Gallstone ileus

Gallstone ileus is an uncommon cause of a mechanical small bowel obstruction (SBO). It is a rare complication of chronic cholecystitis 7 and occurs when a gallstone passes into the small bowel and usually impacts at the ileocaecal valve

Epidemiology

Although overall gallstone ileus is an uncommon cause of small bowel obstruction (1-4% in general adult population 9) , in the elderly is not uncommon, and accounts for up to 25% of non-strangulated bowel obstructions 1. As is the case with cholelithiasis, women are more frequently affected 7.

Clinical presentation

Typically patients have a long history of recurrent right upper quadrant pain, in keeping with chronic cholecystitis with repeated inflammatory events 6. Gallstone ileus can acutely present as colicky abdominal pain and abdominal distension in the course of an SBO.

Pathology

Repeated bouts of cholecystitis result in adhesion of the gallbladder to the small bowel (usually duodenum) with eventual fistula formation and passage of gallstones into the lumen of the bowel. The most common site of entry by erosion is thought to be to the duodenum 7. Small stones presumably pass without incidence. However, large cholesterol stones can become impacted typically at the ileocaecal valve 6. As such, gallstone ileus is a mechanical small bowel obstruction

Radiographic features

Most frequently, stones impact in the distal ileum, although other locations are also encountered 5:

Plain radiograph

Classically the findings on abdominal radiographs are a small bowel obstruction, gas within the biliary tree and a gallstone (usually in the right iliac fossa). This is known as Rigler's triad

CT

The overall sensitivity, specificity and accuracy of CT in diagnosing gallstone ileus is reported at around 93%, 100%; and 99%, respectively 11.

Appearances are those of Rigler's triad, better seen than on plain radiograph. Care must be taken in finding the gallstone, as only a minority (12.5%) are calcified, and density may be very similar to bowel content 1. The presence of bulging of the bowel just prior to the transition point is often seen. Typically stones are a number of centimetres across (2-3 cm).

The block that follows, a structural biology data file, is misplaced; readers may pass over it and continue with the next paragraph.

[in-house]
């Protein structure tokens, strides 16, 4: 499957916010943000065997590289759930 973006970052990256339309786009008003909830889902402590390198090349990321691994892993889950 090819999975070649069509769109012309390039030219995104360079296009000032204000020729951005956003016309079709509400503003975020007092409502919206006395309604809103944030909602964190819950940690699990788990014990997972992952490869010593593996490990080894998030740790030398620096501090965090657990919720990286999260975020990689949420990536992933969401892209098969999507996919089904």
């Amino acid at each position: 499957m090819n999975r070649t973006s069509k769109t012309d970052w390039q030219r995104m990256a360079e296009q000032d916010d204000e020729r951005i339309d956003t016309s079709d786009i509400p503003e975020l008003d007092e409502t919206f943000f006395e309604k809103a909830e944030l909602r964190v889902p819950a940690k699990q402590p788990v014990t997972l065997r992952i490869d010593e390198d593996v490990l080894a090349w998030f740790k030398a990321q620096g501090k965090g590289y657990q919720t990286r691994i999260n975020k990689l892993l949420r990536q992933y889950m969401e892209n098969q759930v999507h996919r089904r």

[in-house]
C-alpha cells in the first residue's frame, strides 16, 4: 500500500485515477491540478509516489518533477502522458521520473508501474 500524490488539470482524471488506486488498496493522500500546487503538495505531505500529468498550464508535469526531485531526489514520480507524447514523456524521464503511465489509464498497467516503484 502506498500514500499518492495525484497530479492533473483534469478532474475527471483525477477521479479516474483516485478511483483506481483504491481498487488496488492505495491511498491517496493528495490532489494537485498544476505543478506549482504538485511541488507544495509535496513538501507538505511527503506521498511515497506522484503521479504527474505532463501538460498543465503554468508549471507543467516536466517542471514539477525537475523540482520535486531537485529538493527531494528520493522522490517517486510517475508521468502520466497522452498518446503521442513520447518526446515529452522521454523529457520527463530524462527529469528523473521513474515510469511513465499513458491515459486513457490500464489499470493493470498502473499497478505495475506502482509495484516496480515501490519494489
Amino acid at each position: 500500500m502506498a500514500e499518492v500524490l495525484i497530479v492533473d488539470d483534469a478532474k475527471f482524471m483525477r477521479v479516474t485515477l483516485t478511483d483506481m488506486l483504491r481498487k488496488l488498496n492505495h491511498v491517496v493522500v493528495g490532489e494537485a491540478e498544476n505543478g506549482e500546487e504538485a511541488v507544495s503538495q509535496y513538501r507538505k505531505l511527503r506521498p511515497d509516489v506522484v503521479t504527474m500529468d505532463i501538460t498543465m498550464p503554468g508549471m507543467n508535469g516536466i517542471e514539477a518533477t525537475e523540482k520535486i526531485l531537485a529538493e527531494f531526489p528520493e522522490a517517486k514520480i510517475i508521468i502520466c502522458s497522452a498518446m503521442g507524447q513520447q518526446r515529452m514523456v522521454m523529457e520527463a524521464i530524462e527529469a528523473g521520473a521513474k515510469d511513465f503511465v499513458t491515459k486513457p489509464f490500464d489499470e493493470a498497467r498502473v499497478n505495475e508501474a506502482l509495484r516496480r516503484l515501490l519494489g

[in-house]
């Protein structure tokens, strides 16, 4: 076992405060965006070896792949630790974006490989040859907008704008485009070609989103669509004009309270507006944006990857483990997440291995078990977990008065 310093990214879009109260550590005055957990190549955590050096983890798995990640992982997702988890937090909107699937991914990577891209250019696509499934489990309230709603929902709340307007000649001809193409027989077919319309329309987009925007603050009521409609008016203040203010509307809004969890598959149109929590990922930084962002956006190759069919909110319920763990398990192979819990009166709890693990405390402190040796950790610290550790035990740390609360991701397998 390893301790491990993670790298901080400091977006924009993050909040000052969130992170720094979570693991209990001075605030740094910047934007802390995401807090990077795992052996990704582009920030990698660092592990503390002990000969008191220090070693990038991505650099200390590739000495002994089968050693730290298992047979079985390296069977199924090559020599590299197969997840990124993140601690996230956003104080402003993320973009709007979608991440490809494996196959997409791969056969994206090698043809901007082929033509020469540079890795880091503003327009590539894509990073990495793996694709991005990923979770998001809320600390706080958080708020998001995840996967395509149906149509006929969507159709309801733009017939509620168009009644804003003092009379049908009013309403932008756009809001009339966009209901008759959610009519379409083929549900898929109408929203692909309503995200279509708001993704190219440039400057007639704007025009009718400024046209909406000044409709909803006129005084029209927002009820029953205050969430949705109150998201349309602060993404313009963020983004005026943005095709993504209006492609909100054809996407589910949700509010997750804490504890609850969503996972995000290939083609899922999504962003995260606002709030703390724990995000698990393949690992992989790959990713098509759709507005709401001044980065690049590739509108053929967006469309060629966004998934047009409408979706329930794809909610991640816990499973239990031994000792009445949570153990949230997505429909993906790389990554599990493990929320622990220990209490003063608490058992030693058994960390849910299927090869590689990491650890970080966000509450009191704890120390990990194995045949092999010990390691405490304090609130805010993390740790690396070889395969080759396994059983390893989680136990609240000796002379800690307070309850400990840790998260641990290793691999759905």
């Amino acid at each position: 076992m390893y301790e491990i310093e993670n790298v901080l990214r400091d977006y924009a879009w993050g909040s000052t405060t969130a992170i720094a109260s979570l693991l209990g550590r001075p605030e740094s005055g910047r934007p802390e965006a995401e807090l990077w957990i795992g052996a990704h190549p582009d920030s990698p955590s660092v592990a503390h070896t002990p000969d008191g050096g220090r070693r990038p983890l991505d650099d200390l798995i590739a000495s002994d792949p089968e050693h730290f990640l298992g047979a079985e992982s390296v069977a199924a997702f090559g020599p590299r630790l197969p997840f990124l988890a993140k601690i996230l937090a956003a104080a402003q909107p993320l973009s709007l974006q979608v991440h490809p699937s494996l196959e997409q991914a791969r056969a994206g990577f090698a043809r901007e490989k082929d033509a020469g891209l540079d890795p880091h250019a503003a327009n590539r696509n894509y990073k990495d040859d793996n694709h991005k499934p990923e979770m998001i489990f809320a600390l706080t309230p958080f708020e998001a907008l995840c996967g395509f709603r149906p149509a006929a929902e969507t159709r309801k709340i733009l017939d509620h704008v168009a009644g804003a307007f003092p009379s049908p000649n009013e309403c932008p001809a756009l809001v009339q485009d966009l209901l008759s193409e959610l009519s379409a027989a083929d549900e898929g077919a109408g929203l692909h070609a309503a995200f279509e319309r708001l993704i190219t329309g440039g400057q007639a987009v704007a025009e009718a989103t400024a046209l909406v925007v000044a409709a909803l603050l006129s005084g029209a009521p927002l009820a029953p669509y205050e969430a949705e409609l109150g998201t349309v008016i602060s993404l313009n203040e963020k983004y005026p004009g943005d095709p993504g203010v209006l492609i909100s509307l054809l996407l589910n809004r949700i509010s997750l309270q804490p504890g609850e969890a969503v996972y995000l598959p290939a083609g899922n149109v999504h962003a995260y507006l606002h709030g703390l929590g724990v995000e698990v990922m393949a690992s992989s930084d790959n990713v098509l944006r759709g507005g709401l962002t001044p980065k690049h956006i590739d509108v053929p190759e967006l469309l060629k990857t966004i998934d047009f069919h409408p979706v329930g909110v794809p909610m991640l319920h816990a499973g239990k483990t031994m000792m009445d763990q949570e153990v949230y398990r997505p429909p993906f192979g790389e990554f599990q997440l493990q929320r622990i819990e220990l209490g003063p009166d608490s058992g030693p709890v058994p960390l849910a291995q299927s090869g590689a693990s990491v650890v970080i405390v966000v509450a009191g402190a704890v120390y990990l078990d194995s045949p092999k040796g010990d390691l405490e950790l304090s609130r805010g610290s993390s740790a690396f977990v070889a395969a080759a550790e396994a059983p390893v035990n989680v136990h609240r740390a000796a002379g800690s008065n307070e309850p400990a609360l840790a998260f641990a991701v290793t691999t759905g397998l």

Additionally, the site of fistulisation is often visible.

Note should be made of free fluid, free gas, portal venous gas or mural gas, as signs of more advanced disease and poorer prognosis.

Treatment and prognosis

Due to the demographics of the population affected (elderly) this condition continues to have a high mortality (12-30%) 1-2,7.

Surgery is definitive, with the removal of the stone (enterolithotomy) and repair of the choledochoenteric fistula, accompanied by a cholecystectomy.

History and etymology

The entity was first described in 1654 by Bartholin (1616-1680), a Danish physician, naturalist, physiologist and anatomist 3,4.

Differential diagnosis

The differential is essentially that of each component of Rigler's triad:

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rID: 1366
Section: Pathology
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